Speaking of judgment, being overly critical is a tale-tell sign that you lack a high level of emotional intelligence. Usually this is a result of our insecurities. Ever stop to think that maybe the things we see in others that we don’t like are some of the same things we dislike about ourselves or our own work? It’s true. So, the next time you’re tempted to toss someone’s idea out the window, force yourself to stop. Flex your EI muscle and listen to the conversation. If, after you’ve heard the full story, you still think it’s a bad idea, find ways to initiate further dialogue. This is about allowing people to take risks and embracing failure in business. For more information, be sure to check out our recent blogpost on why failure can be good for business.
Tip 9: Don’t react in a knee-jerk way
Believe us when we say the fastest way to get labeled a “jerk” is to have a knee-jerk reaction to everything. Leaders with a higher level of emotional intelligence show empathy and control in their responses. They take the drama out of situations and explore the “why.” Practice this by putting yourself in the other person’s shoes and think about how you’d want them to respond to you. Think about it from their perspective and don’t make it a personal attack. Now, this isn’t to say that a toxic individual should be allowed to continually derail a project or even a team. Leaders still need to swiftly deal with unacceptable behavior. And yes, this action gives you yet another opportunity to build your EI muscle.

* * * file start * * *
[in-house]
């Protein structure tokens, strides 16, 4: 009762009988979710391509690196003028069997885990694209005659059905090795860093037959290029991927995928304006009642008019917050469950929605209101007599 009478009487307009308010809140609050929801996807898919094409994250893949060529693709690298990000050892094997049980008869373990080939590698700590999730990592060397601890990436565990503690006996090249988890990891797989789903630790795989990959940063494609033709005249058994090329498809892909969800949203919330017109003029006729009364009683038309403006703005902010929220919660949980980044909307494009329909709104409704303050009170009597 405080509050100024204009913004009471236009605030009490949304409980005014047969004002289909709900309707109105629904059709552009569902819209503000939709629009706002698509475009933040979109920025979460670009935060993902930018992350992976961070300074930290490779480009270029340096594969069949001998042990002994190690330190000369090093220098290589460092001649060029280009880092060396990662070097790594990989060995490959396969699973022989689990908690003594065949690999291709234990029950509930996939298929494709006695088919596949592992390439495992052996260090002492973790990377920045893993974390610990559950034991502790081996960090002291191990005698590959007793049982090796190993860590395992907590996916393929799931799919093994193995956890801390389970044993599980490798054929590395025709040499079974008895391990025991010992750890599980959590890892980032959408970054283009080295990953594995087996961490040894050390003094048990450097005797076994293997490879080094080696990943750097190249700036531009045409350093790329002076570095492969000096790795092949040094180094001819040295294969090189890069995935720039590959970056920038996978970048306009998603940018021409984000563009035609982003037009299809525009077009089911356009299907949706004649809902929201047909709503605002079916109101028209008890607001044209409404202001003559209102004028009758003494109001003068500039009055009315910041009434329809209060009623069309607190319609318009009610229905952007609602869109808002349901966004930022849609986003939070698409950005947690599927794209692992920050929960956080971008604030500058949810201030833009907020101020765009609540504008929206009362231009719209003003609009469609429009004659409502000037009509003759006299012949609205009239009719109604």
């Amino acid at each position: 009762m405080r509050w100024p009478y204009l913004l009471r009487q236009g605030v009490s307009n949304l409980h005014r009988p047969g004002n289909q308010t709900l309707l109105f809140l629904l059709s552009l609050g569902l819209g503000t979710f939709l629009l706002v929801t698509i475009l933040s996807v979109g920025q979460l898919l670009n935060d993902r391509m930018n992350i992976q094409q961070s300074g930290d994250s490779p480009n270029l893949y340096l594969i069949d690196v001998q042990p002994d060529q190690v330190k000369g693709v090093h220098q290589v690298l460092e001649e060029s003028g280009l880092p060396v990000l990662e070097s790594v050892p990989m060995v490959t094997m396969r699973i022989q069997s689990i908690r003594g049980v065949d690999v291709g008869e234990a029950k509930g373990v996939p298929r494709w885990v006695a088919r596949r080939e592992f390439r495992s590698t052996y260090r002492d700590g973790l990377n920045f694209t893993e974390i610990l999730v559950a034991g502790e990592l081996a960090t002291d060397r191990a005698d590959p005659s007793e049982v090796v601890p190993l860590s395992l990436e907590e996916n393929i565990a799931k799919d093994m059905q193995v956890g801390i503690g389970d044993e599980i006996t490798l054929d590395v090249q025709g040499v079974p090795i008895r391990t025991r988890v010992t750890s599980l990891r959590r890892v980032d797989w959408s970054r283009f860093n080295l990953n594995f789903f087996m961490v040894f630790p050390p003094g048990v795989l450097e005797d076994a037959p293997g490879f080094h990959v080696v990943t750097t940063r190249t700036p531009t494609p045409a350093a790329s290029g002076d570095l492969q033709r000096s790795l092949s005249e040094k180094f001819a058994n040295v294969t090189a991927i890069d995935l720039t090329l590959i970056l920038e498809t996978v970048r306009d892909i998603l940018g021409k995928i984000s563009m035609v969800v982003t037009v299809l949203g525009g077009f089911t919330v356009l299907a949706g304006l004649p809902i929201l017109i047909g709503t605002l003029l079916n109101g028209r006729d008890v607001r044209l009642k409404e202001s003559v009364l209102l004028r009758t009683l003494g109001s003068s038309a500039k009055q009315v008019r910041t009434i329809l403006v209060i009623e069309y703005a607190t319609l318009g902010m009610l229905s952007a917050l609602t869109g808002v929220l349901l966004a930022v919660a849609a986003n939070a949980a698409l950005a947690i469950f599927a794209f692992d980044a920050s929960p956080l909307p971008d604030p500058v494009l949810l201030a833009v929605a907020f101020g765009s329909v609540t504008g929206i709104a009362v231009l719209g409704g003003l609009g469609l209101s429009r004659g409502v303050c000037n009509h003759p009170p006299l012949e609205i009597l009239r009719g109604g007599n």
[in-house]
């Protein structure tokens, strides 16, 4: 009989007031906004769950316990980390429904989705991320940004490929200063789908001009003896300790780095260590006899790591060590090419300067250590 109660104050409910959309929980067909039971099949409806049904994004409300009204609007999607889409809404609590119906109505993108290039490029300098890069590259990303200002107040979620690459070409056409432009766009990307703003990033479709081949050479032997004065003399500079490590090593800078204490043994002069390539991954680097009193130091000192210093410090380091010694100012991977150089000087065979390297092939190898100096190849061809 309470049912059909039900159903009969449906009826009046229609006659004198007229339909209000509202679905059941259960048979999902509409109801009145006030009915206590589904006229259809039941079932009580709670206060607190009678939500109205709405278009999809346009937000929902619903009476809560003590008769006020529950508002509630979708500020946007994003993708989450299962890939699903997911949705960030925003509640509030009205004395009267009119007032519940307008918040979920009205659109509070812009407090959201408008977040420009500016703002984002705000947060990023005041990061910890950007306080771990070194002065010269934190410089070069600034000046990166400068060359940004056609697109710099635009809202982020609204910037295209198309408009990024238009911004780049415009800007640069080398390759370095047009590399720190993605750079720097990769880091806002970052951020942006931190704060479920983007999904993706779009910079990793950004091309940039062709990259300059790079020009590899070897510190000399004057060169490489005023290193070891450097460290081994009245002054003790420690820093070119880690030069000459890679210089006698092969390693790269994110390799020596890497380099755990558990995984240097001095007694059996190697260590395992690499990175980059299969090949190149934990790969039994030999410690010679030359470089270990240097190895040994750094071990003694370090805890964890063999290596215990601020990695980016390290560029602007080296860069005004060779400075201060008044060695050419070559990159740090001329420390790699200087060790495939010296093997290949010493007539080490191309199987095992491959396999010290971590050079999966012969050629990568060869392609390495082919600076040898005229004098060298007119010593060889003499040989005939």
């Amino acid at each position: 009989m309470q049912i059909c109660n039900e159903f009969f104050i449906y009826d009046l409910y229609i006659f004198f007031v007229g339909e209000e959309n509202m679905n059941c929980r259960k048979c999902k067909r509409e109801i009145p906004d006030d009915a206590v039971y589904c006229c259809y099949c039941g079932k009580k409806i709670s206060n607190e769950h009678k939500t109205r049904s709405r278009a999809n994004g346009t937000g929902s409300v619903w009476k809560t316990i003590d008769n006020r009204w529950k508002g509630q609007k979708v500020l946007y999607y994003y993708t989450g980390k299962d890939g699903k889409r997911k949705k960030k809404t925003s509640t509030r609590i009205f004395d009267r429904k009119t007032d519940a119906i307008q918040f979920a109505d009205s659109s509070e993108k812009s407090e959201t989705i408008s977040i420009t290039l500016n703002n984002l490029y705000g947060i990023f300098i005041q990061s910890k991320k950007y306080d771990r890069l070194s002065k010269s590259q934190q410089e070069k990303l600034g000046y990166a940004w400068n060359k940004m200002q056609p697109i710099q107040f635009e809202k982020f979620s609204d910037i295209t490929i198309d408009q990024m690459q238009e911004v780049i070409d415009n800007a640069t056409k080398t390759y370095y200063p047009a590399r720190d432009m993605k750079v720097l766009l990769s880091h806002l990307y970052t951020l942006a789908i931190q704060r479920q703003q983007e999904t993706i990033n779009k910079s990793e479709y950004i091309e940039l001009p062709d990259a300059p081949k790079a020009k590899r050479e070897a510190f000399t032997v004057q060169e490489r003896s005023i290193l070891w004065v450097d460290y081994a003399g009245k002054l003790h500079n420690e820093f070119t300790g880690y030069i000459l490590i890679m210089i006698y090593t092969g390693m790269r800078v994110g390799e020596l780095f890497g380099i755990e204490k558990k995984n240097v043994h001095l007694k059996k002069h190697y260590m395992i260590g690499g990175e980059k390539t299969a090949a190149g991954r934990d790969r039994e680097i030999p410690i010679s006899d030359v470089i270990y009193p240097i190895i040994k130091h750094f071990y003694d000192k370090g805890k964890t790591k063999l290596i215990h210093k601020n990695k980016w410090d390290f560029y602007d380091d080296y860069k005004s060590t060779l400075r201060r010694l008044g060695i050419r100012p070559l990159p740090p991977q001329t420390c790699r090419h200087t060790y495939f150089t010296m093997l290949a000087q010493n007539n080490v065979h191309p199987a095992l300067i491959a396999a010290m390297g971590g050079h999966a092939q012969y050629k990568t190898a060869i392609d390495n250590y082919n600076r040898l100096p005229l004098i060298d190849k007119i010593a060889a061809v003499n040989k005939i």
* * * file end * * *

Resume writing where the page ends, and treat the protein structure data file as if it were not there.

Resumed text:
Tip 10: Bounce back
And last, but not least, don’t let failure or adversity stop you in your tracks. If you get knocked down, pick yourself up by your bootstraps and move on. Be sure to take a few minutes to analyze what happened, how you felt and reacted at the time, and what you might do differently in the future. If you need a further kick in the pants, check out that failure blogpost mentioned in tip #8 above.
When it comes to emotional intelligence, it’s important to remember that your reaction is a choice. Thinking of the Céline Dion example, if your interactions with others were recorded, would you like what you see? If not, then practicing the above tips can help. If you’d like more information on how IronStrike can help with leadership development, including building your EI muscle, call us today!